from the as-if-we-hadn't-guessed dept.
After repeated claims that Britain's reloading of the Saudi Arabian Royal Air Force's bomb bays does not mean Britain is at war with Yemen – where its ordnance are dropped – the government finally conceded that it is.
In a tense exchange with parliamentarians in a debate on the British sale of arms to Saudi Arabia, Alan Duncan, the government's Special Envoy to Yemen, said: "We are in conflict for a reason".
Duncan's admission officially confirms of what every sensible person has known since March 2015, when Saudi Arabia intervened in Yemen's civil war with an air campaign made possible by British planes and British bombs, and for which UK arms companies made £2.8bn in revenues in the first year alone.
To use the words of the UN envoy to Yemen, the "humanitarian catastrophe" precipitated by the Arab world's richest country bombing its poorest has been almost total.
[...] while NGOs and MPs in several parliamentary committees have been sharp in their criticism of the government for continuing to fuel this war, the government does nothing, meekly claiming over and over again there is no evidence of Saudi war crimes in Yemen and that Britain regularly "seeks assurances" from Saudi Arabia that it is not committing those crimes.
In March, the UK director of Human Rights Watch told the arms export control committee that he has personally handed evidence to the Foreign Secretary Philip Hammond, complete with GPS coordinates, of Saudi air strikes on civilian targets. This month Amnesty International sent photographs of British-made BL-755 cluster bombs partially exploded in recent months discovered in farmland near the village of al-Khadhra in northern Yemen.
[...] The government is wriggling because, under Britain's own arms export laws, it is illegal for it to sell arms to a state that is at a "clear risk" of committing international humanitarian crimes. Acknowledging the chorus of evidence of Saudi war crimes in Yemen would be tantamount to admitting Britain's complicity in them.
The truth is that the arms trade of a handful of private arms companies with Saudi Arabia is simply off limits to our country's democratic apparatus as well as its civil society.
Source: The Independent
Ahead of the US president's visit to Saudi Arabia, a series of multi-billion-dollar arms deals have been outlined. The previous US administration suspended some supplies because of human rights concerns.
When President Trump arrives in Riyadh this week, he will lay out his vision for a new regional security architecture White House officials call an “Arab NATO,” to guide the fight against terrorism and push back against Iran. As a cornerstone of the plan, Trump will also announce one of the largest arms-sales deals in history.
Behind the scenes, the Trump administration and Saudi Arabia have been conducting extensive negotiations, led by White House senior adviser Jared Kushner and Saudi Deputy Crown Prince Mohammed bin Salman. The discussions began shortly after the presidential election, when Mohammed, known in Washington as “MBS,” sent a delegation to meet with Kushner and other Trump officials at Trump Tower.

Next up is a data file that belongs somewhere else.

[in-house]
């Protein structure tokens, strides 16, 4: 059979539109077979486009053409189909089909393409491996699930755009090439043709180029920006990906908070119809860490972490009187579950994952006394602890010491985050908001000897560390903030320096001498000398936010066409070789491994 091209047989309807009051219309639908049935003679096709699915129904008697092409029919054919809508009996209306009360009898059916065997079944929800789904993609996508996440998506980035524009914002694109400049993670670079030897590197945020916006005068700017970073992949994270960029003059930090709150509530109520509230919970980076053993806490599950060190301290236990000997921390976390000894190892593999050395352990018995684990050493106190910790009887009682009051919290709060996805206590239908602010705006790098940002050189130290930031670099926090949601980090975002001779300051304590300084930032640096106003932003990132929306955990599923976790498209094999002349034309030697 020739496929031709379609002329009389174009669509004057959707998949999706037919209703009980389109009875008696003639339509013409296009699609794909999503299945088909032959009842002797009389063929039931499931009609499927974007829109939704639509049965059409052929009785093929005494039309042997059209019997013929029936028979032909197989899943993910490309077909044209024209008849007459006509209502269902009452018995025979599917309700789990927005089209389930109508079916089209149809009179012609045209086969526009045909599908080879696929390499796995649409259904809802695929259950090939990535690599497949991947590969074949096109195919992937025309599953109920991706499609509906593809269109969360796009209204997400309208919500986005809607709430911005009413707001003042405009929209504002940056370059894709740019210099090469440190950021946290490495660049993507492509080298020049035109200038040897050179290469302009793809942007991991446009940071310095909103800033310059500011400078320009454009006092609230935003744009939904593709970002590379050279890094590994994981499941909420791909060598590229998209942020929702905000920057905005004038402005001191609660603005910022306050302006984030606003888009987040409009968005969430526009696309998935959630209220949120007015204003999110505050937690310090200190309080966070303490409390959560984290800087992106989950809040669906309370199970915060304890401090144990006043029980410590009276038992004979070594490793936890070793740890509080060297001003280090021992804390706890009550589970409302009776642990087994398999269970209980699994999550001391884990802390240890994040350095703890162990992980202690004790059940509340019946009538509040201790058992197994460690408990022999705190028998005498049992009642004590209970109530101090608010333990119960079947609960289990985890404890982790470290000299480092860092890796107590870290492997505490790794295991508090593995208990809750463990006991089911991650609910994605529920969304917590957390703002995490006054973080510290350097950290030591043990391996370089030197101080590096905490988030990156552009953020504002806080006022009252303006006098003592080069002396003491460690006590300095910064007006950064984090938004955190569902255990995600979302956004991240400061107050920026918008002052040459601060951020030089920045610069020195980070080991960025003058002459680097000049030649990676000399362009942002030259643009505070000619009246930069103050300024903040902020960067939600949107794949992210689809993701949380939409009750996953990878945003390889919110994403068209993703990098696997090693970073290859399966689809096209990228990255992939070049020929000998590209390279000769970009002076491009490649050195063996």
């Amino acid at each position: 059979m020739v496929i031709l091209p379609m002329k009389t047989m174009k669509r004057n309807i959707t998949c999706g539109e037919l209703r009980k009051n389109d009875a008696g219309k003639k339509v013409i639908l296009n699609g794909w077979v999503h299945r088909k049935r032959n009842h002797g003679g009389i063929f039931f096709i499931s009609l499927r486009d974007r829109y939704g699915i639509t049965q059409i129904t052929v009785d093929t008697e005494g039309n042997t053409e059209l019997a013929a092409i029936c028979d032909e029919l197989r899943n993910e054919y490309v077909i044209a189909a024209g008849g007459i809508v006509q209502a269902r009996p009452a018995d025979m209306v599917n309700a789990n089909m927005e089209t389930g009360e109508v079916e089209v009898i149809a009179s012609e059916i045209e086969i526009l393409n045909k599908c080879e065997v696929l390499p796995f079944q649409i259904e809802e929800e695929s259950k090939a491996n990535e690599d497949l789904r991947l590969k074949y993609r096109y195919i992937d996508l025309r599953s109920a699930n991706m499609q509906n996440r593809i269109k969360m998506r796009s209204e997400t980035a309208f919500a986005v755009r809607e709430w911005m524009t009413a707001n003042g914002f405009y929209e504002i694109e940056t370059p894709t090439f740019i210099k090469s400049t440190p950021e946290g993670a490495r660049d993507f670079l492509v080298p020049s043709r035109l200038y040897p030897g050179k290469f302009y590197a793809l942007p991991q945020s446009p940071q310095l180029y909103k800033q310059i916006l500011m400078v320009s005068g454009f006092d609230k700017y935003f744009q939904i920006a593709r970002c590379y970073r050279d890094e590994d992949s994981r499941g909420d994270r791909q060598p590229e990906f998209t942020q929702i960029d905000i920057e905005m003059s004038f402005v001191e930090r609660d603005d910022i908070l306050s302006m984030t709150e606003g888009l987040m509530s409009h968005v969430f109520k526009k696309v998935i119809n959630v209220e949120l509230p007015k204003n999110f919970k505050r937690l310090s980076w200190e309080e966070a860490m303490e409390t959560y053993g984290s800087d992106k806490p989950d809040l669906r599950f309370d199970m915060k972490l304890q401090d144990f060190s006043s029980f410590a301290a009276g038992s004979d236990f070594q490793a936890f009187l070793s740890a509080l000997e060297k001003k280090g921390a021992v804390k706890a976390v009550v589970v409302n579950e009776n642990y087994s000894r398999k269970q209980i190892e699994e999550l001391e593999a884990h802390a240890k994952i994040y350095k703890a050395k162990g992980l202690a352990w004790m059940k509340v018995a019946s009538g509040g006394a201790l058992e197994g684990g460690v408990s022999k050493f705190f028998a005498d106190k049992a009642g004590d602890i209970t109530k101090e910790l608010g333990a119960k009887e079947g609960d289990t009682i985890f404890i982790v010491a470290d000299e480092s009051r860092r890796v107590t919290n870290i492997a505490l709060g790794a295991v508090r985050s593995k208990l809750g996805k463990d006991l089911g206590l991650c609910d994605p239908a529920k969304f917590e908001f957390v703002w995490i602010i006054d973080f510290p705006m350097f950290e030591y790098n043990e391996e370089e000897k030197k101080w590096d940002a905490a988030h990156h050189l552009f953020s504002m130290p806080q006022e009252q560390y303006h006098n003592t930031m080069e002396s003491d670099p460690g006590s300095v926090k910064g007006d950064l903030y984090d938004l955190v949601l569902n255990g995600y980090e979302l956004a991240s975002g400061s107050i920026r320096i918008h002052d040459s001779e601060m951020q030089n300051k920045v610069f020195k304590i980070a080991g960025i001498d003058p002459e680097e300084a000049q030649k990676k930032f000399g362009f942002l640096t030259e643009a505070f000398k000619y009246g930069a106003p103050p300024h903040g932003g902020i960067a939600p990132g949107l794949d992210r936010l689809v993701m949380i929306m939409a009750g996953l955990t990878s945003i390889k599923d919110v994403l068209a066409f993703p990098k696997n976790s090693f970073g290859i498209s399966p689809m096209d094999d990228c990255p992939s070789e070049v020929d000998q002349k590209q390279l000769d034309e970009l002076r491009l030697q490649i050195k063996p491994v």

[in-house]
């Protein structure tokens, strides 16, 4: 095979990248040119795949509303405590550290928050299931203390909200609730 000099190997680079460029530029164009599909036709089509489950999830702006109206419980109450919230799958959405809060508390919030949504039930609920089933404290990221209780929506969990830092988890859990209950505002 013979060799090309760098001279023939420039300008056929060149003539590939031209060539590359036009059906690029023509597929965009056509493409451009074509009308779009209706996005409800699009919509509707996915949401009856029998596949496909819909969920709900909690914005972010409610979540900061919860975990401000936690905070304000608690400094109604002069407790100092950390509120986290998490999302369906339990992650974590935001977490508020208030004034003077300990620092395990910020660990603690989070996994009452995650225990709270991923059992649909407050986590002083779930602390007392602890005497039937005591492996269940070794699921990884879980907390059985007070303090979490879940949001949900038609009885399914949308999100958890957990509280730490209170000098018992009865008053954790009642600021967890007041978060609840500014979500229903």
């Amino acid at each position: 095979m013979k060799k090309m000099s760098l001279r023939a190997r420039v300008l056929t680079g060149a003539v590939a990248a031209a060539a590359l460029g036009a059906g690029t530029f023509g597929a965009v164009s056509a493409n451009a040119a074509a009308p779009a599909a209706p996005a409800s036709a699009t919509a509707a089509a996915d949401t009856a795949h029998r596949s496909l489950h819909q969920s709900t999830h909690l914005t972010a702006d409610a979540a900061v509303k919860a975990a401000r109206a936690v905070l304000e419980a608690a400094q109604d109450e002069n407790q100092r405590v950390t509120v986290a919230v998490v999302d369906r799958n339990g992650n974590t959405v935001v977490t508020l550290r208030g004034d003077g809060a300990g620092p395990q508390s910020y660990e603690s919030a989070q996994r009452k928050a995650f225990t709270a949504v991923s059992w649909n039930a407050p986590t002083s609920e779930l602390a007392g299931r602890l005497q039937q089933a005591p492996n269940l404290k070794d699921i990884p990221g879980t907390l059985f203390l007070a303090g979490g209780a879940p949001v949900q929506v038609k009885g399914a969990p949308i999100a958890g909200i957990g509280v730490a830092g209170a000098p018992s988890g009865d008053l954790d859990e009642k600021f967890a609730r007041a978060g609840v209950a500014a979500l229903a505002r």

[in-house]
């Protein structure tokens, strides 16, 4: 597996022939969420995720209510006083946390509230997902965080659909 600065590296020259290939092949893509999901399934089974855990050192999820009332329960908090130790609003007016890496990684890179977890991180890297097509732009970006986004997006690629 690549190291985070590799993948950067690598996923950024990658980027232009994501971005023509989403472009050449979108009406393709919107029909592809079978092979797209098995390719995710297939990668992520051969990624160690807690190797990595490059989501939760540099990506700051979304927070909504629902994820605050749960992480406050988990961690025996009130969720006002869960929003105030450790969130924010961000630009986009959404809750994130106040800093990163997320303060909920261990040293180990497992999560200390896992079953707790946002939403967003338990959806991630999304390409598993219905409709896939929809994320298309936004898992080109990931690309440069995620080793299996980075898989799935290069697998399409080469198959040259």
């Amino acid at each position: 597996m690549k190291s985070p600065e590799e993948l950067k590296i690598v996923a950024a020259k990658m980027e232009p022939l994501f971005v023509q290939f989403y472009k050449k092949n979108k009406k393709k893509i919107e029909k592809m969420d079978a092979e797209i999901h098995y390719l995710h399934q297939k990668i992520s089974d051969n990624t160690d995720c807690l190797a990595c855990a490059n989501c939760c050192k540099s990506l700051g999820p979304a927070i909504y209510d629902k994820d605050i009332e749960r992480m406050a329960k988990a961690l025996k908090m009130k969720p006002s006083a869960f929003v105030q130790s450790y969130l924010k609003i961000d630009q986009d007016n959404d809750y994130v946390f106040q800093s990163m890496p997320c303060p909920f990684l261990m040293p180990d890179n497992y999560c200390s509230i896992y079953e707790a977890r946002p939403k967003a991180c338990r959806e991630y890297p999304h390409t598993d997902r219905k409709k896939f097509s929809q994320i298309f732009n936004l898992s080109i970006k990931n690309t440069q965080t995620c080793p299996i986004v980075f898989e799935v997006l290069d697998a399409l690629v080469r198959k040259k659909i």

After years of disillusionment with the Obama administration, the Saudi leadership was eager to do business. “They were willing to make a bet on Trump and on America,” a senior White House official said.
[...] The most concrete part of the idea is a mammoth U.S. arms package for Saudi Arabia that Trump will also announce in Riyadh. Final details are still being worked out, but officials said the package will include between $98 billion and $128 billion in arms sales. Over 10 years, total sales could reach $350 billion.
The sales include huge upgrades for the Saudi army and navy to include Littoral Combat Ships, THAAD missile defense systems, armored personnel carriers, missiles, bombs and munitions, officials said. Some of the production and assembly could be located in Saudi Arabia, boosting MBS’s project to build a Saudi domestic defense industrial capability. But most of the items would be built by American defense contractors.
The High Court in London ruled that British arms sales to Saudi Arabia may continue.
The Campaign Against Arms Trade (CAAT) had sought an order to block export licences for British-made fighter jets, bombs and other munitions which it said the Saudi-led Arab coalition was using in a campaign against Iranian-backed Houthis in Yemen's civil war.
[...] "Saudi Arabia has been, and remains, genuinely committed to compliance with International Humanitarian Law; and there was no 'real risk' that there might be 'serious violations' of International Humanitarian Law (in its various manifestations) such that UK arm sales to Saudi Arabia should be suspended or cancelled," the court said.
[...] CAAT said it would appeal against the decision, and the leader of the opposition Labour party, Jeremy Corbyn, heavily criticised the government for its trade with Saudi Arabia.
"The government continues to sell arms to Saudi Arabia, one of the most oppressive and brutal regimes, that finances terrorism and is breaching humanitarian law," Corbyn said.